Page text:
Telekom Austria gets closer to towers spin-off

Telekom Austria's two largest shareholders have agreed to a plan to separate out and float the telco's mobile towers.

Mary Lennighan

February 7, 2023

3 Min Read
Silhouette, telecommunication towers with TV antennas, satellite dish in sunset

Telekom Austria’s two largest shareholders have agreed to a plan to separate out and float the telco’s mobile towers.

The Austrian incumbent, which operates as A1, on Tuesday disclosed that America Movil and ÖBAG – or Österreichische Beteiligungs AG, a state-owned investment fund – have given the green light to a plan that will see its mobile towers spun off, and listed in Vienna and distributed proportionally to its existing shareholders. The two parties hold 51% and 28.42% of the telco respectively, according to the information on its website.

“A decision about the spin-off is subject to all relevant corporate approvals,” Telekom Austria said in a short statement.

It did not give any further information on the project. However, ÖBAG had a little more to say.

“Preparations to implement the Tower agreement – while protecting shareholder rights – will start after approvals in the relevant bodies, including the supervisory board and AGM of Telekom Austria and the next supervisory board of ÖBAG,” the sovereign wealth fund said.

It explained that the deal will not change Telekom Austria’s core shareholder structure, noting that following the spin-off, current shareholders will then own shares in two separate stock corporations.

“The tower company will be managed independently, permitting it to take advantage of additional business and growth opportunities, benefiting stakeholders as tower duplications and costs for expansion will be reduced,” it said. Which is pretty much the rationale for any towers deal. And there have been plenty to date.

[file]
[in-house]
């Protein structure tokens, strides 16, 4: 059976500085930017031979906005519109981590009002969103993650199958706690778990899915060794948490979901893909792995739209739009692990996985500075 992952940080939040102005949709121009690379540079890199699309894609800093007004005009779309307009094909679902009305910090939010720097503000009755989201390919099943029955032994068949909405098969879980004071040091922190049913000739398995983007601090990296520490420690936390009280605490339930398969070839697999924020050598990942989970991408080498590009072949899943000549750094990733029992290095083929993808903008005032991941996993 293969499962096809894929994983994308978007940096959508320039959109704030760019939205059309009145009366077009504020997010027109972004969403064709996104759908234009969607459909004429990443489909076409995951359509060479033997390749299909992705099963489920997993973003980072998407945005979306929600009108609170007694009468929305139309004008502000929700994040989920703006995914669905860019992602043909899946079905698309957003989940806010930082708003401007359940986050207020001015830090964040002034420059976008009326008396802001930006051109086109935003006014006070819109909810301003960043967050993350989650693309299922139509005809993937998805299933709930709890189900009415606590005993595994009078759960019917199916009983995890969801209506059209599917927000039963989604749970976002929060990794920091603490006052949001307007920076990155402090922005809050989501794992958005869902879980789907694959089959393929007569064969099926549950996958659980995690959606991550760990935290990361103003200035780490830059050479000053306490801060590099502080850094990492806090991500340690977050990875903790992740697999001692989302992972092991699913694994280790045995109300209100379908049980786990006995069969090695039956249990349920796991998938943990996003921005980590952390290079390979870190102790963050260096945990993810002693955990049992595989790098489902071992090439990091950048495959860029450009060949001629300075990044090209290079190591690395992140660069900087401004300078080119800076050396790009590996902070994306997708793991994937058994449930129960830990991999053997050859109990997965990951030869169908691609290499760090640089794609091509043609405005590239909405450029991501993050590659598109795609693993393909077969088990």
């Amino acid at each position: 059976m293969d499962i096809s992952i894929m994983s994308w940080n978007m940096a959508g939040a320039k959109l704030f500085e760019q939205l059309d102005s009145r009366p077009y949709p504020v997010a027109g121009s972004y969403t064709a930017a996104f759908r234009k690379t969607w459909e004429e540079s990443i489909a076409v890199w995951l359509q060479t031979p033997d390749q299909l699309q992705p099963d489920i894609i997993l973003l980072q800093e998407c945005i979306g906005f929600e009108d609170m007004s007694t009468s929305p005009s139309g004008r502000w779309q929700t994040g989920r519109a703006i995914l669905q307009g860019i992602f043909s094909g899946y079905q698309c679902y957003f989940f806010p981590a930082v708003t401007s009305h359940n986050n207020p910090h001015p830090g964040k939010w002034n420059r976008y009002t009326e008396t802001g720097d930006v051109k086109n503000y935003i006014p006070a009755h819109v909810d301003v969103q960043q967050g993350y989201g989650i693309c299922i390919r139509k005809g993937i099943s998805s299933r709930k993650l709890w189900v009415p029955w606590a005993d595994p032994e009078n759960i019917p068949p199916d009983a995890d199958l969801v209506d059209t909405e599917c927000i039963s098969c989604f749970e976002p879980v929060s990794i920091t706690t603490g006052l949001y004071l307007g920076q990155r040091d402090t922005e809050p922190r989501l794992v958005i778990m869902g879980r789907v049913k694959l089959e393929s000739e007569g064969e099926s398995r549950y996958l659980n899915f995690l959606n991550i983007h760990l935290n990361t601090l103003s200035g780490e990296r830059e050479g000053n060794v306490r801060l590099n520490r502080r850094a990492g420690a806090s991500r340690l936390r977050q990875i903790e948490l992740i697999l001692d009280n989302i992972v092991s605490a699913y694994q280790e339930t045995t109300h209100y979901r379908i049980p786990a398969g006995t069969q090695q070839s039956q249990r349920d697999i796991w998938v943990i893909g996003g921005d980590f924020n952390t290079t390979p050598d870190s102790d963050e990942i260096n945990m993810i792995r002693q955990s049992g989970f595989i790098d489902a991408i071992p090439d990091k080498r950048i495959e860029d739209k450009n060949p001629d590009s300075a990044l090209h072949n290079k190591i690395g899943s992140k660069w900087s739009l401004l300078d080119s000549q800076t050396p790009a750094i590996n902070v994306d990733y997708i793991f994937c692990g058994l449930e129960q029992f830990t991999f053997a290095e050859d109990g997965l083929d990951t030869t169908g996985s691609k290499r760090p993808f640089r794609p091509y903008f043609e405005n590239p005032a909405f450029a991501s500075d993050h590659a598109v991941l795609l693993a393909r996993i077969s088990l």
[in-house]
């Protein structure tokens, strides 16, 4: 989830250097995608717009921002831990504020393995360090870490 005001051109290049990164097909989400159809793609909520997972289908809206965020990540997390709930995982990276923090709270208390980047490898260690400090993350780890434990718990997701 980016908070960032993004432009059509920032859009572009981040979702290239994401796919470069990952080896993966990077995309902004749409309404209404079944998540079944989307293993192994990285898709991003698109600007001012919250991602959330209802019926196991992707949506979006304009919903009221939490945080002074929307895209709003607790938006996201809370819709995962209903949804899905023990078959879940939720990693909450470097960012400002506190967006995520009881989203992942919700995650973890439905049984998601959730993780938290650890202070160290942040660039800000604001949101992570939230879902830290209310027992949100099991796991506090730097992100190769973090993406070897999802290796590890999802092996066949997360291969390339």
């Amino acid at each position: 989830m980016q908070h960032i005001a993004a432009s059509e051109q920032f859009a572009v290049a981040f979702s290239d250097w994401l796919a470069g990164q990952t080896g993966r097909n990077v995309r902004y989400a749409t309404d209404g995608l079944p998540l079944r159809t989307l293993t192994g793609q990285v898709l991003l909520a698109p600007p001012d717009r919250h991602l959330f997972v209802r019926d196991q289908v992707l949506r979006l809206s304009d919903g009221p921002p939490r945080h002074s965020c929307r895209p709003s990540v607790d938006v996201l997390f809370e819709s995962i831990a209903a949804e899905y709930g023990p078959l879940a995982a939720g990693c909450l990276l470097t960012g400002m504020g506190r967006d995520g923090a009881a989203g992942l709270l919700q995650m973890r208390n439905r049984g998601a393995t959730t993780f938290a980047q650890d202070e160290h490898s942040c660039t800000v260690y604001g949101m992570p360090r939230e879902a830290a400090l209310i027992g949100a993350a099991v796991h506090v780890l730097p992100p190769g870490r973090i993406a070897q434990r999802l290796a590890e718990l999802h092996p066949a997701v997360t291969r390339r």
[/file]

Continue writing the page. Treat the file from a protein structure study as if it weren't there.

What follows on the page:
Indeed, it has been clear for some time that a towers spin-off was pretty high on the agenda for Telekom Austria. The presentation from the operator’s most recent AGM in late June includes a couple of slides on the subject that are clearly designed to persuade investors that a spin off would be the right course of action, in no small part because everyone else is doing it. At the time, the company insisted that it had “not made a decision yet,” but it took great pains to point out that its major rivals have already made the move, as well as reassuring its audience that it was talking about passive infrastructure only.

The industry watched with interest last summer when Deutsche Telekom, which operates as Magenta Telekom in Austria, finally announced the sale of 51% of its GD Towers business, comprising 40,000 sites in Germany and Austria, to DigitalBridge and Brookfield in a deal that valued the whole asset at €17.5 billion. Around 7,000 of those towers are located in Austria, or just under one fifth, but it’s difficult to make any comment on valuation based on the information available, given the differences between the two markets.

Meanwhile, Cellnex closed the acquisition of 4,500 Austrian towers from CK Hutchison in early 2021 as part of its €10 billion pan-European towers mega-deal, but did not split out costs on a market-by-market basis.

So we’ll just have to wait and see on the subject of valuation. And it’s not wholly clear how long that wait might be, given that none of the parties involved have given any sort of comment on how lengthy the full approvals process might be.

However, this formal approval from Telekom Austria’s shareholders is kicking into life a scheme that has been a long time coming.


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About the Author(s)

Mary Lennighan

Mary has been following developments in the telecoms industry for more than 20 years. She is currently a freelance journalist, having stepped down as editor of Total Telecom in late 2017; her career history also includes three years at CIT Publications (now part of Telegeography) and a stint at Reuters. Mary's key area of focus is on the business of telecoms, looking at operator strategy and financial performance, as well as regulatory developments, spectrum allocation and the like. She holds a Bachelor's degree in modern languages and an MA in Italian language and literature.

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